Spirit Lifters

There's a simpler, more cost-effective way to huff, but it requires proof of a commercial food-service application. To be a treat, a whip-it must be casual. I recommend the nondairy national brand: It's an extra $1.50, but you'll spare a lady bovine some abuse. —NICK CATUCCI

Goat Note

Advertisements for Horny Goat Weed, an aphrodisiac, display picture of a woman on a bed, an alluring yet slightly drugged-up look on her face, the bottle in her hands. A very sexy goat's head declares, "Do the weed and you'll succeed!"

Made of naturally stimulating herbs like Maca Pure and Horny Goat Weed, an actual plant scientifically known as Epimedium Sagittatum, this product claims to help both men and women increase their sex drive; it's been called an herbal substitute for Viagra. But does it work? Before a date, I took two capsules as recommended. About an hour later, during dinner and some good conversation, I began to feel something. It wasn't in my pants, though. My face flushed, a slight pressure built up in my head (the one on top), and I got a bit dizzy. I did feel the weed! I just didn't feel horny.

Before you decide you need HGW, repeat to yourself the old saying: If it ain't broke, don't fix it. Those seeking a stimulant because of low sex drive, a medical condition, or advancing age might have better luck trying a doctor. —DAVID LIPP

Horny Goat Weed ($29.99 for 60 capsules) is available at all major nutrition stores, including the Vitamin Shoppe and General Nutrition Center. 1-800-899-2749 www.pinnaclebody.com

Pressure Power
The thought of Republicans in power again is enough to stress anyone out. For a bit of relaxation, I usually turn to my manicurist, but these circumstances call for massage. Having sampled Swedish and Chinese modalities, I was keen to check out shiatsu (meaning "finger pressure"), the traditional Japanese technique. As the name indicates, shiatsu involves pressing—lots of thumb action—in discrete spots, such as along the spine, rather than the kneading motion one usually associates with massage. The sensation can be momentarily painful, as I discovered at the Hoshi Coupe hair salon.

In a corner behind a metal screen, the Japanese masseuse had me lie down fully clothed (good news for the nudity-shy), then proceeded to jab away. Surprisingly, the sounds of blow-drying and Japanese talk melded into white noise as she worked the knots out of my neck and shoulders. Gentler procedures included stretching the arms and sides of the face to release tension. After 30 minutes, I left feeling serene and well-rested—at least until I heard the latest sound bite from our commander in chief. —J. YEH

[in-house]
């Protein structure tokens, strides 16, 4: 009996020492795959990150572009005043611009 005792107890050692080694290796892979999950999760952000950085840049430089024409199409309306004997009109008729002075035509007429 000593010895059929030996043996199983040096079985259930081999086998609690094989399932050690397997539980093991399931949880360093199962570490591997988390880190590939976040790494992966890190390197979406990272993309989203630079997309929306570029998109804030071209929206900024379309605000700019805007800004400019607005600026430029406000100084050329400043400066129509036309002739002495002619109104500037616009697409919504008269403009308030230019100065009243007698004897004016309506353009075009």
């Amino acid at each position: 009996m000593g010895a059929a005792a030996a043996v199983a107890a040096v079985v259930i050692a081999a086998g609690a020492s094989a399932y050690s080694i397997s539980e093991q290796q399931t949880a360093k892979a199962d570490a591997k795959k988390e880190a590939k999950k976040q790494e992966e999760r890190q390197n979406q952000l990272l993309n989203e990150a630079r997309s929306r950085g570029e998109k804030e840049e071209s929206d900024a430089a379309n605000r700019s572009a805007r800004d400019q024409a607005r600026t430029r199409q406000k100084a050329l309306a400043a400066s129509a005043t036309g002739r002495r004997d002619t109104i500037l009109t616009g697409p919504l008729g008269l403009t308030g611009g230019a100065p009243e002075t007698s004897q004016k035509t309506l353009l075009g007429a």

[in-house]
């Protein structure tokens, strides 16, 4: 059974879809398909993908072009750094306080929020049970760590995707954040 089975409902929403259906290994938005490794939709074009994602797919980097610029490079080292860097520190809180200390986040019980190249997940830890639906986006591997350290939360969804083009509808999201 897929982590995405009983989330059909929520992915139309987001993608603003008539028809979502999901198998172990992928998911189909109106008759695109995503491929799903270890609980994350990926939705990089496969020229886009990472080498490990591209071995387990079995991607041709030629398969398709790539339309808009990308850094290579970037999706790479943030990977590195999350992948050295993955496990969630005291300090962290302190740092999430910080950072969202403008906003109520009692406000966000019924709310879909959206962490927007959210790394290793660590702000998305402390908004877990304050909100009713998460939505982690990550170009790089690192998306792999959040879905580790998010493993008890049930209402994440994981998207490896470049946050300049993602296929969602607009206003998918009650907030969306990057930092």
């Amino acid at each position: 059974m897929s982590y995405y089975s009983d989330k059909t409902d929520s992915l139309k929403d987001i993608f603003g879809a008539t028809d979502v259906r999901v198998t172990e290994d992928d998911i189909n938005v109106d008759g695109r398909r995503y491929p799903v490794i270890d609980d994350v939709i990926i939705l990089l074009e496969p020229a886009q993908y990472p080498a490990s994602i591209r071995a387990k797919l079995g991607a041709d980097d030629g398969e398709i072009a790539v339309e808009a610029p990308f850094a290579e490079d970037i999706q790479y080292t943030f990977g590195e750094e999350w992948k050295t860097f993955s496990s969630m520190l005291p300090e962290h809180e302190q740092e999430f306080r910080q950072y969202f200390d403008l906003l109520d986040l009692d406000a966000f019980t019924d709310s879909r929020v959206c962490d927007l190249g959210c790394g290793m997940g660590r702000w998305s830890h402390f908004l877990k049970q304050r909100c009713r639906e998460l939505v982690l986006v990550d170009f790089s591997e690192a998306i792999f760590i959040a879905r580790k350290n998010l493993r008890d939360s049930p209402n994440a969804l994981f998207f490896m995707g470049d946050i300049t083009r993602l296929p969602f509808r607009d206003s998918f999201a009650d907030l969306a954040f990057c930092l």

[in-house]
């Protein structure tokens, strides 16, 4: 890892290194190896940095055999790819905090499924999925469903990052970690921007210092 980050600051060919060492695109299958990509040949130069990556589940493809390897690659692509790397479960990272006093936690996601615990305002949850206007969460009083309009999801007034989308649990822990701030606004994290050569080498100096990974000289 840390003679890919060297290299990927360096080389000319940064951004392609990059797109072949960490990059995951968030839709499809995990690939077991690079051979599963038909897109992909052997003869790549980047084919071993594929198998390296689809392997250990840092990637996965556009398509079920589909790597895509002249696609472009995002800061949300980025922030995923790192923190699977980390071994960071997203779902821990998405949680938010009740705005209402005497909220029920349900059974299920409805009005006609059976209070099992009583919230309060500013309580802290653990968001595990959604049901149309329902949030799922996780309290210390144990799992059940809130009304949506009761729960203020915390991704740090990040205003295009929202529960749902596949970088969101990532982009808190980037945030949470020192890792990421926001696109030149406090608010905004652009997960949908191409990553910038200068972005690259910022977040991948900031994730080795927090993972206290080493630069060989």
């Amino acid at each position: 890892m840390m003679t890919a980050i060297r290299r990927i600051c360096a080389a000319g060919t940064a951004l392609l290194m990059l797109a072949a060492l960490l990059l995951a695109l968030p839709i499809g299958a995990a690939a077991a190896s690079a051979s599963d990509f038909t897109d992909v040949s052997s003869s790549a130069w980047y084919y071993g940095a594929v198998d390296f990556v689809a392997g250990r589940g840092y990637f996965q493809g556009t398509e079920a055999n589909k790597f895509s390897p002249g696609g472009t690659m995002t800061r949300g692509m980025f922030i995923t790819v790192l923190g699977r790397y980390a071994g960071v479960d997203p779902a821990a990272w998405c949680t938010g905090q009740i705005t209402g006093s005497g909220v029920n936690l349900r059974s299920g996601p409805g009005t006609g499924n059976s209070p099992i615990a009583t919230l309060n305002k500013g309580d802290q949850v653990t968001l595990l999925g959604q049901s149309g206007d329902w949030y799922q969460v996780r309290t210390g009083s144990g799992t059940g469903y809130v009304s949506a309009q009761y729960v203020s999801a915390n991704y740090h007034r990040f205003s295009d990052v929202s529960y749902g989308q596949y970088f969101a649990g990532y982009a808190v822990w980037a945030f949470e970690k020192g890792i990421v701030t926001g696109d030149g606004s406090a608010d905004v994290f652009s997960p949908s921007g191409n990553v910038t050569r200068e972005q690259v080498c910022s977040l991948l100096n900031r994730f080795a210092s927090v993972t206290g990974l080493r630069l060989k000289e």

Hoshi Coupe 214 East 9th Street 212-505-0383 $30

It Takes an East Village

On any given Saturday at noon, for $15, you can squeeze into Tribal Soundz, the tiny East Village emporium of world music, sit on a wicker stool, and sing your heart out. Dumbeqs, djembes, and didgeridoos, shekeres, ceramics, and CDs beckon from shelves and corners. Chimes of Damocles dangle low. It's a gorgeous store, with New York's most enchanting vocal instructor, Marie Afonso—a founding member of the original Zap Mama—leading beginners and virtuosos alike in a joyful noise.

Afonso, native of Portugal and newbie Brooklynite, dreams of establishing a nonprofit cross-cultural choir, completing an album, maybe saving the soul of America. Meanwhile she's cookin'—conducting a Burkina Faso song praising Mother Africa, dancing the sound from every cell in her body. Quell your impulse to twirl like a dervish; if you break something, you'll have to fork over some hefty cash.

Akim Ndlovu (a/k/a dancer-singer Akim Funk Buddha) also holds court here, teaching overtone chant and human beatbox. The store boasts an international array of master mentors for everything from tabla to thumb piano, oud to electronic percussion. Wonder what a sarangi, thunder tube, or lip whistle is? Mel Puljic and Nora Balaban will show you. This Tuesday, they're hosting a cross-cultural improvisation workshop with saxophonist Patrick Brennan, whose CD, Sudani, interweaves jazz, blues, and Moroccan Gnawa. Want more worldly wonderfulness? Party down at Tribal Soundz's Starfish series, Wednesday nights at Bar XVI, 16 First Avenue. —EVA YAA ASANTEWAA

Tribal Soundz 340 East 6th Street 212-673-5992 tribalsoundz@hotmail.com Weekdays 3 p.m. to 11:30 p.m. Weekends noon to midnight.


5 Rhythms isn't your auntie's ballet class. This movement practice, pioneered by seminal dancer-turned-healer Gabrielle Roth, can fuel a transformation in how you feel, create, and, ultimately, live. The five universal rhythms—called Flowing, Staccato, Chaos, Lyrical, and Stillness—open body, heart, mind, soul, and spirit, making powerful magic.

In a Broome Street loft, we warm up to cool recorded sounds. Any music goes so long as it supports the practice. Tonight we'll dance to gospel, African, and jazz, chosen by teacher Jane Selzer. We "flow," then move on to "staccato." I begin to relax and trust my experience. Now it's "chaos"! I shimmy with an unexpected, wild joy—it feels so free, so me.

"Let your feet lead," says Selzer, a quiet catalyst. We circle each other alone, in pairs, and then in quartets; finally we're a single organism, entranced, with 14 pairs of feet, darting around each other, never colliding. The music shifts. The power of the beat drives us. By the end, my body is dancing me, and that's just fine!

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